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Keep the sportsmanship in sports

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Joe Perry, Sports Writer

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“Young people need models, not critics.” This simple yet complex line was spoken by John Wooden, who won 10 NCAA championship titles and led the UCLA Bruins to four undefeated seasons during his tenure as their basketball coach. Wooden retired in 1975, but the truth in this statement still rings true today. During an era where professional athletes are constantly degrading each other, politicians are employing continuously divisive rhetoric, and the media seems to have made it their mission to blow it all out of proportion, it’s important that we, as a community, set a positive example for our youth, both in action and in words.

This past week, Delphi’s eighth grade girls’ basketball team was playing Clinton Prairie at home. Not a big game, right? At least, that’s what I thought. However, from the point of view from a certain Clinton Prairie parent, it might as well have been the Super Bowl. Sitting two people away from me, this parent was getting upset at every missed foul, every called foul, and everything else you can imagine. In fact, during the third quarter, you could hear him say to his peer, “Watch the clock. These girls aren’t getting it across the court in ten seconds,” referencing the ten-second rule that results in a turnover if a team doesn’t push the ball across midcourt. Luckily for just about everyone, Delphi’s girls did manage to get the ball across midcourt before the ten second mark. Nevertheless, this hawk-eyed critic of a group of twelve year olds was just the beginning of the heated ordeal.

Early in the fourth quarter, one of the game’s referees blew his whistle to signal the end of a timeout, and, like previous timeouts, the Clinton Prairie coach kept his team in the huddle to finish explaining the game plan. Meanwhile, the Delphi girls had already been sent out onto the court and were ready to resume play. So, before the Clinton Prairie coach sent his girls back out onto the floor, that referee decided to let the Delphi girls inbound the ball. What ensued was the Clinton Prairie coach sending his team running out onto the floor in a mad dash to play some sort of defense while the coach slammed his clipboard onto the bench. The tension furthered when the coach tried to call a timeout after a free throw and, for some reason, the same referee refused to give him one. The coach continued to call for a timeout as the play resumed after the missed free throw, and the referee refused to grant him one. Finally, the other referee blew his whistle and signaled for a timeout. However, the point had been made. After the timeout and a little bit of play, there were 19.8 seconds left and Clinton Prairie was leading 30-18, an insurmountable lead for a middle school game. It was here when the coach decided to make his own point, as he called three consecutive full timeouts, which kept the game unnecessarily sidelined for three silent minutes with 19.8 seconds left in a game which was already decided.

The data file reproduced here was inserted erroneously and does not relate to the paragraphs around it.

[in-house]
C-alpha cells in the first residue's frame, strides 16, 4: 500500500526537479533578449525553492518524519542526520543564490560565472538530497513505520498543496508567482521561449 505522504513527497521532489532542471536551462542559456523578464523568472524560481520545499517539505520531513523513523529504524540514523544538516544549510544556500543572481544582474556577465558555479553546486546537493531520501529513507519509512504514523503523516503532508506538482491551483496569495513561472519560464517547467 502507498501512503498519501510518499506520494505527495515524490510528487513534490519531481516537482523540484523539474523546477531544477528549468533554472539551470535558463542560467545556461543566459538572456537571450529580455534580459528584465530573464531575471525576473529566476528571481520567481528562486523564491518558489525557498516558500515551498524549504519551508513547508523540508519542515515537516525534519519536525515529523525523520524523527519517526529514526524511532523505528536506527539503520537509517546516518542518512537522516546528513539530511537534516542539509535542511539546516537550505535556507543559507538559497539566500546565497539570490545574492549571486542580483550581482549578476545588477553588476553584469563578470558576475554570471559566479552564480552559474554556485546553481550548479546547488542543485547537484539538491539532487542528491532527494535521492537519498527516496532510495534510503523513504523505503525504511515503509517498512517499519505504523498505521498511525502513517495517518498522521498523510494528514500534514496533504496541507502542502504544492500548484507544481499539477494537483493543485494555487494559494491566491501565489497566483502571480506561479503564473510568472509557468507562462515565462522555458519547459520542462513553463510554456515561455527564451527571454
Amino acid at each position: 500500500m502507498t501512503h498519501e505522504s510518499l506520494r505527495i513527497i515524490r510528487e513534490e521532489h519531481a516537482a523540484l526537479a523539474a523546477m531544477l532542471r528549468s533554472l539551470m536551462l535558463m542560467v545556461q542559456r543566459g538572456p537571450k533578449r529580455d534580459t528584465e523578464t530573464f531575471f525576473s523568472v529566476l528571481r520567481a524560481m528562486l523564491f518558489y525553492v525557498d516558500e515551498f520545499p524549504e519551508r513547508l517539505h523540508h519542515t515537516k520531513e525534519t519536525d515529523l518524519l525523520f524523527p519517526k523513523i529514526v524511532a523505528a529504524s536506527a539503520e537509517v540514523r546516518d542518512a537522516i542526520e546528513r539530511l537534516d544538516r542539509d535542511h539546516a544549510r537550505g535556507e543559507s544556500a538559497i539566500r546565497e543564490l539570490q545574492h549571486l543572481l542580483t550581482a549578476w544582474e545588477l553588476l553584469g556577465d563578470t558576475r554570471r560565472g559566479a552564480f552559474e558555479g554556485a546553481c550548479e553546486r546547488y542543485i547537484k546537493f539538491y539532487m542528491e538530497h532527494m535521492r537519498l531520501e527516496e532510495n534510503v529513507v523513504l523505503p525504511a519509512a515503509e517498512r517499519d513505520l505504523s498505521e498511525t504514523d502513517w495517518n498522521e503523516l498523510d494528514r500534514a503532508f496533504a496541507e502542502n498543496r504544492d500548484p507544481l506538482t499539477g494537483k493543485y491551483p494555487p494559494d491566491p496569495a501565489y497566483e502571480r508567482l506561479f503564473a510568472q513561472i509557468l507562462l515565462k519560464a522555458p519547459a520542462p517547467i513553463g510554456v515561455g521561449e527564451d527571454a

This sort of pettiness in response to adversity is not the kind of example that we need to set for future generations within our community.

The behavior displayed by the referee was uncalled for. However, their job is simply to apply the rules of basketball to the competition, and whether it’s fair or not is up to individual interpretation. The coach, on the other hand, has a much more important position. While the obvious obligation of the coach is to help the players progress in the sport, their most important duty is to encourage the positive development of the players’ character. Coaches can do this by setting a good example of how to respond to adversity. Correspondingly, the fans should be aware of the example they are setting as well. Rather than break down the players’ performance by the second, fans should seek to build them up for the defense that they play or the shot that they miss.

I realize that this was just a single occurrence. However, this single occurrence embodied the overall decline in sportsmanship that has occurred in our society. This past Saturday, a fan had to be escorted out of the high school basketball matchup between Delphi and Rensselaer. A couple weeks before that, a technical foul was called on Delphi’s bench that may have affected the outcome of the game. If we keep along this path, then the generation that is looking up to us now will grow up to display even less sportsmanship than what was laid out in the aforementioned middle school game, and it’s only downhill from there.

Therefore, I ask you to display kindness towards others. Instead of denouncing the small infraction, applaud the overall success. Rather than nit-picking the referees, be thankful that they catch the obvious calls. Above all, make sure that your actions set a good example for others; after all, the example you set today will be the actions portrayed by the people of tomorrow.

About the Writer
Joe Perry, sports writer

Joe is a junior at Delphi and is in his second year with Parnassus. He plays tennis, cross country, and baseball, and he is also involved with Bracketology...

1 Comment

One Response to “Keep the sportsmanship in sports”

  1. SIMS on February 14th, 2019 2:21 pm

    Great article Joe !! I couldn’t have said it better myself.

    Thanks

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